Aotea Lagoon facts for kids
Quick facts for kidsAotea Lagoon
A view from the north-east: Pipitea miniature railway station across the lagoon, State Highway 1, North Island Main Trunk Railway and Porirua Harbour to the right.
|Primary inflows||Porirua Harbour and stormwater drains|
|Primary outflows||Porirua Harbour|
|Basin countries||New Zealand|
|Surface area||5 ha (12 acres)|
|Shore length1||732 m (2,402 ft)|
|Surface elevation||sea level|
|1 Shore length is not a well-defined measure.|
Aotea Lagoon is an artificial lagoon surrounded by a 7-hectare (17-acre) public park in the Papakowhai suburb of Porirua, North Island, New Zealand. Aotea and two nearby lagoons were created when major arterial transport links were realigned from the natural coastline to land reclaimed from Porirua Harbour.
The lagoon is 5 hectares (12 acres) of seawater, connected to Porirua Harbour by a culvert under the model windmill. Stormwater drains empty into the lagoon, two in the east bank and a third in the south-east.
The lagoon's "water body receives limited flushing and aeration" and "little can be done to improve water quality without extensive engineering works." Poor water quality means swimming is prohibited.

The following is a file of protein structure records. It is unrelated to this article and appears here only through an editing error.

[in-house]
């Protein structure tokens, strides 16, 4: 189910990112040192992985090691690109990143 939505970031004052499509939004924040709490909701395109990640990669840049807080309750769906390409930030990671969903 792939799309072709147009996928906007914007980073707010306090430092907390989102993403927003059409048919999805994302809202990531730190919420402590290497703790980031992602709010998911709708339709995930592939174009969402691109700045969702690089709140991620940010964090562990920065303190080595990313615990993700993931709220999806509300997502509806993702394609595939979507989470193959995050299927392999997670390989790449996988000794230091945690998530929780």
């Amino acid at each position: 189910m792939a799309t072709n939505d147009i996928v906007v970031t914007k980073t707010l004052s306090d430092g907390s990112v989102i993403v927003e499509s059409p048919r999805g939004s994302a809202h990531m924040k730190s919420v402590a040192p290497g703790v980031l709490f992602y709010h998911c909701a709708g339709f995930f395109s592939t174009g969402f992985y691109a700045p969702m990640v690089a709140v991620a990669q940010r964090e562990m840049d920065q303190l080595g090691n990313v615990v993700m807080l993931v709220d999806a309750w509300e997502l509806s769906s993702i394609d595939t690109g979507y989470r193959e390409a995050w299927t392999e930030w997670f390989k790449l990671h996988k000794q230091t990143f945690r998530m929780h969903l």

In the early 1960s, the railway was realigned to a causeway built between headlands at the mouth of Porirua Stream, Gear Homestead, present-day Thurso Grove and Brora Crescent. Cut off from the sea, the bays became lagoons.
To realign the highway, on the inland side of the railway, the lagoons were partly filled in with material from the Ministry of Works and Development's nearby earthworks.
The Ministry, Porirua City Council, Project Employment Programme and local service clubs turned the area around the middle lagoon into a public aquatic park that opened as Aotea Lagoon in 1980. Originally leased from the Crown, the park was taken over by the City Council in 1994.
The park's centrepiece is a path around the lagoon.
The Waitangirua Lions built a ¼ scale ridable miniature railway with an 833-metre (2,733 ft) loop track including two bridges and a tunnel. The train runs Sunday afternoon, weather permitting, from Pipitea Station south-west of the lagoon.
The park has lawns on three sides, some with barbecues. Other facilities from the north to south-east are adventure and toddlers' playgrounds, duck pond crossed by boardwalk, splash pad, island reached by bridge, Pétanque terrain and a rose garden.
Most people visit Aotea Lagoon for exercise or relaxation while children enjoy the playgrounds, feeding the ducks, riding bicycles and the train.
Aotea Lagoon Facts for Kids. Kiddle Encyclopedia.